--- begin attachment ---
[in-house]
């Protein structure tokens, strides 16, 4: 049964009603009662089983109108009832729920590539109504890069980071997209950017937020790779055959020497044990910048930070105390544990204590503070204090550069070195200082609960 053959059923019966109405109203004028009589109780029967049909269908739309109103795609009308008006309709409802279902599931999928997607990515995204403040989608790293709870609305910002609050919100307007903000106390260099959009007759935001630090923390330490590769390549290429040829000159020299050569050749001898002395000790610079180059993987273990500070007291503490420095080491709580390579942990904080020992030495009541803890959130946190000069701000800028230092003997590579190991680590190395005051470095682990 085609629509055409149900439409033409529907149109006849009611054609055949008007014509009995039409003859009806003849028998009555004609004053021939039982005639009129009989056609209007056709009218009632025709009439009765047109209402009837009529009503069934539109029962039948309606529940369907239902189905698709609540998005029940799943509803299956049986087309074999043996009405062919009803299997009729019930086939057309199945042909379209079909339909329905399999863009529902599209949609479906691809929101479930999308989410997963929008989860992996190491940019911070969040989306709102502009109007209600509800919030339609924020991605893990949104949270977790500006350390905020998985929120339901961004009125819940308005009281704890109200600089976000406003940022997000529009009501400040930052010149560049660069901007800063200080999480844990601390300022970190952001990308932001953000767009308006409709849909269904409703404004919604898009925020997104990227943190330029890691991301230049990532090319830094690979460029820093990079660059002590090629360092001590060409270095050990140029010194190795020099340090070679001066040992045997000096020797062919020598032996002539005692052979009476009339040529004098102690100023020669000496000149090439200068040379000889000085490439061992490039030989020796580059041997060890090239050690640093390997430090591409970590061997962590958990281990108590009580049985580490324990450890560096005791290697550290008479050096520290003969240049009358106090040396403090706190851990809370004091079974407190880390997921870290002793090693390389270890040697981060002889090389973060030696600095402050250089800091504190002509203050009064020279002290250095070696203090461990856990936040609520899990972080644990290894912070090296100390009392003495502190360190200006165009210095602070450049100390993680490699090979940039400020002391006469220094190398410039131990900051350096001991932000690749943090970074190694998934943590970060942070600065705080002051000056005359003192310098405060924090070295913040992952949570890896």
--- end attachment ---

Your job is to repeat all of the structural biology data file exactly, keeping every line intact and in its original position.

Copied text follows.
[in-house]
């Protein structure tokens, strides 16, 4: 049964009603009662089983109108009832729920590539109504890069980071997209950017937020790779055959020497044990910048930070105390544990204590503070204090550069070195200082609960 053959059923019966109405109203004028009589109780029967049909269908739309109103795609009308008006309709409802279902599931999928997607990515995204403040989608790293709870609305910002609050919100307007903000106390260099959009007759935001630090923390330490590769390549290429040829000159020299050569050749001898002395000790610079180059993987273990500070007291503490420095080491709580390579942990904080020992030495009541803890959130946190000069701000800028230092003997590579190991680590190395005051470095682990 085609629509055409149900439409033409529907149109006849009611054609055949008007014509009995039409003859009806003849028998009555004609004053021939039982005639009129009989056609209007056709009218009632025709009439009765047109209402009837009529009503069934539109029962039948309606529940369907239902189905698709609540998005029940799943509803299956049986087309074999043996009405062919009803299997009729019930086939057309199945042909379209079909339909329905399999863009529902599209949609479906691809929101479930999308989410997963929008989860992996190491940019911070969040989306709102502009109007209600509800919030339609924020991605893990949104949270977790500006350390905020998985929120339901961004009125819940308005009281704890109200600089976000406003940022997000529009009501400040930052010149560049660069901007800063200080999480844990601390300022970190952001990308932001953000767009308006409709849909269904409703404004919604898009925020997104990227943190330029890691991301230049990532090319830094690979460029820093990079660059002590090629360092001590060409270095050990140029010194190795020099340090070679001066040992045997000096020797062919020598032996002539005692052979009476009339040529004098102690100023020669000496000149090439200068040379000889000085490439061992490039030989020796580059041997060890090239050690640093390997430090591409970590061997962590958990281990108590009580049985580490324990450890560096005791290697550290008479050096520290003969240049009358106090040396403090706190851990809370004091079974407190880390997921870290002793090693390389270890040697981060002889090389973060030696600095402050250089800091504190002509203050009064020279002290250095070696203090461990856990936040609520899990972080644990290894912070090296100390009392003495502190360190200006165009210095602070450049100390993680490699090979940039400020002391006469220094190398410039131990900051350096001991932000690749943090970074190694998934943590970060942070600065705080002051000056005359003192310098405060924090070295913040992952949570890896």